Smoothly Transition Plan for Healthy Diet; How to Start a Plant-Based Food for Beginner

We are all familiar with meat consumption as a great source of the protein that the body needs to stay healthy and work the way it should. Every day our bodies need 0.8-1 gram of protein per kilogram of body weight. So if you weigh 50 kilograms, you should eat at least 40 grams of protein each day. A good measure of that would be two chicken breasts weighing around 230 grams altogether.

But did you know that the World Health Organization (WHO) has announced that red meats and processed meats such as ham, bacon, sausages and cold cuts as well as canned products contain carcinogenic substances? Too much consumption of them, it has been clearly concluded, increases the risk of colon cancer. So, it is undeniably a good idea to moderate meat consumption and top up with plant-based sources of protein that are not only healthy but, with a little preparation, also delicious

A plant-based food primer

Plant-based foods don’t only include vegetables and fruits but also nuts, oils extracted from plants such as coconut oil, and various types of mushrooms, grains and pulses. Though still classified as an alternative protein, it is worth noting that in fact all proteins are plant-based – no animals generate protein themselves; they all obtain it the same way. Among the highest-protein foods are nuts, mushrooms, seaweed, oats, and almonds. You can easily make plant-based beefburgers as tasty as the real thing. By blending soy protein with methylcellulose and modified starch you can create fibrous plant-based meat that looks, tastes and feels very similar to the animal product equivalent. Plant-based foods are very popular among people who prioritize health, as they have fewer calories and more fiber than meat. In fact, many of them also have more protein than meat. So, they’re a good way to maintain or lose weight. Plus, they lower bad cholesterol and reduce the risk of heart disease, obesity, some types of cancer and other chronic diseases. Not to mention the benefits they bring to our gut microbiota.

Who are plant-based foods good for?

With all their vitamins and minerals that are essential for the body, there’s no doubt that eating them is beneficial. However, it’s important to have the right proportions to get all the nutrients your body needs. Depending on your lifestyle and preferences, here are some options:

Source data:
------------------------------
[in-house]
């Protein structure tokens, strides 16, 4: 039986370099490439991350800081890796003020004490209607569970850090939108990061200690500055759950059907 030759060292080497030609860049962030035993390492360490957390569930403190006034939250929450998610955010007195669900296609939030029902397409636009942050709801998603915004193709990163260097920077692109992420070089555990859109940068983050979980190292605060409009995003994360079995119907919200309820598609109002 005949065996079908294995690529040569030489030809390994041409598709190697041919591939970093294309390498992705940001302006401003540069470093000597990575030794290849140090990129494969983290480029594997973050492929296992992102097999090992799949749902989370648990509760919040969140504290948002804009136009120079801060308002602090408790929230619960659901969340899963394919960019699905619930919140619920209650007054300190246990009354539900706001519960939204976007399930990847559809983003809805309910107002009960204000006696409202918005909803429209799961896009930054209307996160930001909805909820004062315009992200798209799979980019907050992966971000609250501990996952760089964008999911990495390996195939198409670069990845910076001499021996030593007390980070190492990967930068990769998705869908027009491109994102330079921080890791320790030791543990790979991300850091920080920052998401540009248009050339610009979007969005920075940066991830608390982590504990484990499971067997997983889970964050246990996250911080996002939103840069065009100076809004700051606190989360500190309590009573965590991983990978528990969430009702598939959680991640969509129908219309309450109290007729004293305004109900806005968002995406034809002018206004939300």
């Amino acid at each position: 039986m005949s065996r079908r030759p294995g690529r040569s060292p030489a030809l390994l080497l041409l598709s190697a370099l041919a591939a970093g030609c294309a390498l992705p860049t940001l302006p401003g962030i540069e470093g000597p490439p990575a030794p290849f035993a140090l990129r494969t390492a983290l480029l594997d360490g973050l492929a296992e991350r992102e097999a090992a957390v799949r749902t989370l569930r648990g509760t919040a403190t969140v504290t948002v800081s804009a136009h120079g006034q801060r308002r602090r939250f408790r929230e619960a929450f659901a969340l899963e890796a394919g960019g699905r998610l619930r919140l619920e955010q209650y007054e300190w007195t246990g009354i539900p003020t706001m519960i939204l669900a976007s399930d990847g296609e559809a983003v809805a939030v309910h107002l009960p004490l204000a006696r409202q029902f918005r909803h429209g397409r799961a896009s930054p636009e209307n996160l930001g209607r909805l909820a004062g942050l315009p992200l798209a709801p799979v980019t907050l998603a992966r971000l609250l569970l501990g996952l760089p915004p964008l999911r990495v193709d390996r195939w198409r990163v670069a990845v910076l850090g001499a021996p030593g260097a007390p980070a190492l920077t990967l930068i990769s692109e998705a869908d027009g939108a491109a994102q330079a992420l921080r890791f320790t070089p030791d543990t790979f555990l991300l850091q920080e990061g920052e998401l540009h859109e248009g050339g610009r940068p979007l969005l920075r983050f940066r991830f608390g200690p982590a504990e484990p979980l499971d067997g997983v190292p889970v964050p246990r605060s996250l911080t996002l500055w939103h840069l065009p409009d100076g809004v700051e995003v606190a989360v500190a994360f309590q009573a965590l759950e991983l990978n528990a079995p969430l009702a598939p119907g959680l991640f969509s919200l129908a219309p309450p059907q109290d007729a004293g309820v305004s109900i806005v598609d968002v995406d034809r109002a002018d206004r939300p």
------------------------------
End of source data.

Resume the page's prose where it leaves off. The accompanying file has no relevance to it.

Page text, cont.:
• Flexitarian (flexible + vegetarian) – This group continues to consume meat and animal products but also enjoy plant-based foods. How the proportions are divided varies. Some focus mainly on plant-based foods but also partake of lean meat at certain meals or on given days to round-out their nutrition consumption. Others focus more on meat but switch to plant-based foods some days so they get more of the essential fiber that reduces the time food takes to travel through the colon. This, in turn, leads to excreting larger quantities, and more often, which drives out waste and toxins.
• Pescatarian – This group doesn’t eat meat or animal products but still enjoy fish and seafood which gives them more dietary options for their main source of protein.
• Vegetarian – This group consumes only plant-based foods. They don’t eat meat at all but do enjoy animal products such as milk, eggs, honey, butter, and so on.
• Vegan – This group strictly refrains from eating meat and all animal-sourced food products and only consume plant-based foods.

Not only are those who choose a plant-based diet motivated by health. They also don’t want to exploit or harm animals or the environment. Livestock and feedstock farming is responsible for some 14.5% of greenhouse gas emissions, about the same amount as cars, trains, ships, and airplanes combined. The maxim ‘everything in moderation’ is a good guideline for ensuring consumption of all the nutrition we need in the proper proportions. If all this whets your appetite for plant-based foods, here are some tips to get started:

  1. Increase the proportion of vegetables in your meals focusing on varieties of different color veggies.
  2. Change how you view meat consumption to enjoy it in smaller portions as opposed to the main item.
  3. Choose plant-based fats such as olive oil, peanut butter, and many others.
  4. Go vegetarian at least once a week.
  5. Consistently consume a variety of green leafy vegetables.
  6. Step up your salad intake – the variety of recipes is endless.
  7. Eat fresh & juicy fruits for dessert.

Last but not least, keep in mind that making healthy food choices is a good starting point not only for your own sustainable good health but that of the whole planet.

References
• Harvard Medical School
https://1th.co/go39F39F39F
• Mayo Clinic
https://1th.co/go39G39G39G
https://1th.co/go39H39H39H
• The Australia Nutrition Foundation
https://nutritionaustralia.org/division/nsw/plant-based-diets-whats-the-fuss/
• National Food Institute, Ministry of Industry https://1th.co/go39L39L39L
• Samitivej Hospital
https://1th.co/go39J39J39J
• BBC
https://www.bbcgoodfood.com/howto/guide/what-plant-based-diet
• Corporate Communication, Faculty of Medicine, Ramathibodi Hospital
https://1th.co/go3pC3pC3pC
• Faculty of Pharmacy, Mahidol University
https://1th.co/go3pG3pG3pG
• Paolo Hospital
https://1th.co/go3wQ3wQ3wQ